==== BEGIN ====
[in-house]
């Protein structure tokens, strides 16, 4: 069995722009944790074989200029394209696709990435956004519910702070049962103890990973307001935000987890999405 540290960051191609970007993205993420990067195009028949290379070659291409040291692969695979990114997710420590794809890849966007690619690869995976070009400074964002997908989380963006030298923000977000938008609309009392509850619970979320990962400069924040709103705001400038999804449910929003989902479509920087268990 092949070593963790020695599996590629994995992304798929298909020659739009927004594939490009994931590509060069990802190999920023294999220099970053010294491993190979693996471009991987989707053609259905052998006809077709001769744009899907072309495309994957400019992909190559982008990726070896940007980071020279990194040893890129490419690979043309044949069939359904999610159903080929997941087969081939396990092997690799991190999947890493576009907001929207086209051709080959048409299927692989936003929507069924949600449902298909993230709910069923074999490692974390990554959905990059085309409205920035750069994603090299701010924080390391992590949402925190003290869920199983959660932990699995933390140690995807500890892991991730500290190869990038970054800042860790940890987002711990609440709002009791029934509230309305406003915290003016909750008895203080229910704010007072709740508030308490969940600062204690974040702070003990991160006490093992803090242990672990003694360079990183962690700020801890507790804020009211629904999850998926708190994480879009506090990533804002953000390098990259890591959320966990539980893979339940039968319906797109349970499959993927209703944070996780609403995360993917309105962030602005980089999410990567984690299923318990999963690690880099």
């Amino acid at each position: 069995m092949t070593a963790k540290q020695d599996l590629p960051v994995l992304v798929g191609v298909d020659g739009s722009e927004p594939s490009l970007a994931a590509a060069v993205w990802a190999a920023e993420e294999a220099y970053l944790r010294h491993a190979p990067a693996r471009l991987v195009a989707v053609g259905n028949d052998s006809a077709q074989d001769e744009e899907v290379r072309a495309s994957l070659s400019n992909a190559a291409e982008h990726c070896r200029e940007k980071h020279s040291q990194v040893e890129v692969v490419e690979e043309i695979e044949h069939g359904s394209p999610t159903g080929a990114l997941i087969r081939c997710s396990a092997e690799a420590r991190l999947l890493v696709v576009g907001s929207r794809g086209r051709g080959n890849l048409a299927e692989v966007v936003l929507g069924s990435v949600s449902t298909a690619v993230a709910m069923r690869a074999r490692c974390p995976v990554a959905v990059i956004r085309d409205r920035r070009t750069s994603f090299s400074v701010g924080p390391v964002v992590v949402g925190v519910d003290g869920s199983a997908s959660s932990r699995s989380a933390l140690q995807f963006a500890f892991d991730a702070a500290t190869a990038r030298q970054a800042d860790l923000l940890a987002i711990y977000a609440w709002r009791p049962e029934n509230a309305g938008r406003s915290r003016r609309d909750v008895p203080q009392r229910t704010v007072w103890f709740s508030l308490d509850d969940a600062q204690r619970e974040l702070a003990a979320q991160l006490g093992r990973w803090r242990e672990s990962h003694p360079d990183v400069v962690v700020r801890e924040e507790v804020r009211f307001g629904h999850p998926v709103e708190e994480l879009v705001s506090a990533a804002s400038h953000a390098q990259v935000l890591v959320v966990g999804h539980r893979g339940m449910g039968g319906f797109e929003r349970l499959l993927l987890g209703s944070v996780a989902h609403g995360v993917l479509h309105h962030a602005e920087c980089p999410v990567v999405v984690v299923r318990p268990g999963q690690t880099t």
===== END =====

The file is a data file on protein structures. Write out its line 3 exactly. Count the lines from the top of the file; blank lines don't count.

């Amino acid at each position: 069995m092949t070593a963790k540290q020695d599996l590629p960051v994995l992304v798929g191609v298909d020659g739009s722009e927004p594939s490009l970007a994931a590509a060069v993205w990802a190999a920023e993420e294999a220099y970053l944790r010294h491993a190979p990067a693996r471009l991987v195009a989707v053609g259905n028949d052998s006809a077709q074989d001769e744009e899907v290379r072309a495309s994957l070659s400019n992909a190559a291409e982008h990726c070896r200029e940007k980071h020279s040291q990194v040893e890129v692969v490419e690979e043309i695979e044949h069939g359904s394209p999610t159903g080929a990114l997941i087969r081939c997710s396990a092997e690799a420590r991190l999947l890493v696709v576009g907001s929207r794809g086209r051709g080959n890849l048409a299927e692989v966007v936003l929507g069924s990435v949600s449902t298909a690619v993230a709910m069923r690869a074999r490692c974390p995976v990554a959905v990059i956004r085309d409205r920035r070009t750069s994603f090299s400074v701010g924080p390391v964002v992590v949402g925190v519910d003290g869920s199983a997908s959660s932990r699995s989380a933390l140690q995807f963006a500890f892991d991730a702070a500290t190869a990038r030298q970054a800042d860790l923000l940890a987002i711990y977000a609440w709002r009791p049962e029934n509230a309305g938008r406003s915290r003016r609309d909750v008895p203080q009392r229910t704010v007072w103890f709740s508030l308490d509850d969940a600062q204690r619970e974040l702070a003990a979320q991160l006490g093992r990973w803090r242990e672990s990962h003694p360079d990183v400069v962690v700020r801890e924040e507790v804020r009211f307001g629904h999850p998926v709103e708190e994480l879009v705001s506090a990533a804002s400038h953000a390098q990259v935000l890591v959320v966990g999804h539980r893979g339940m449910g039968g319906f797109e929003r349970l499959l993927l987890g209703s944070v996780a989902h609403g995360v993917l479509h309105h962030a602005e920087c980089p999410v990567v999405v984690v299923r318990p268990g999963q690690t880099t």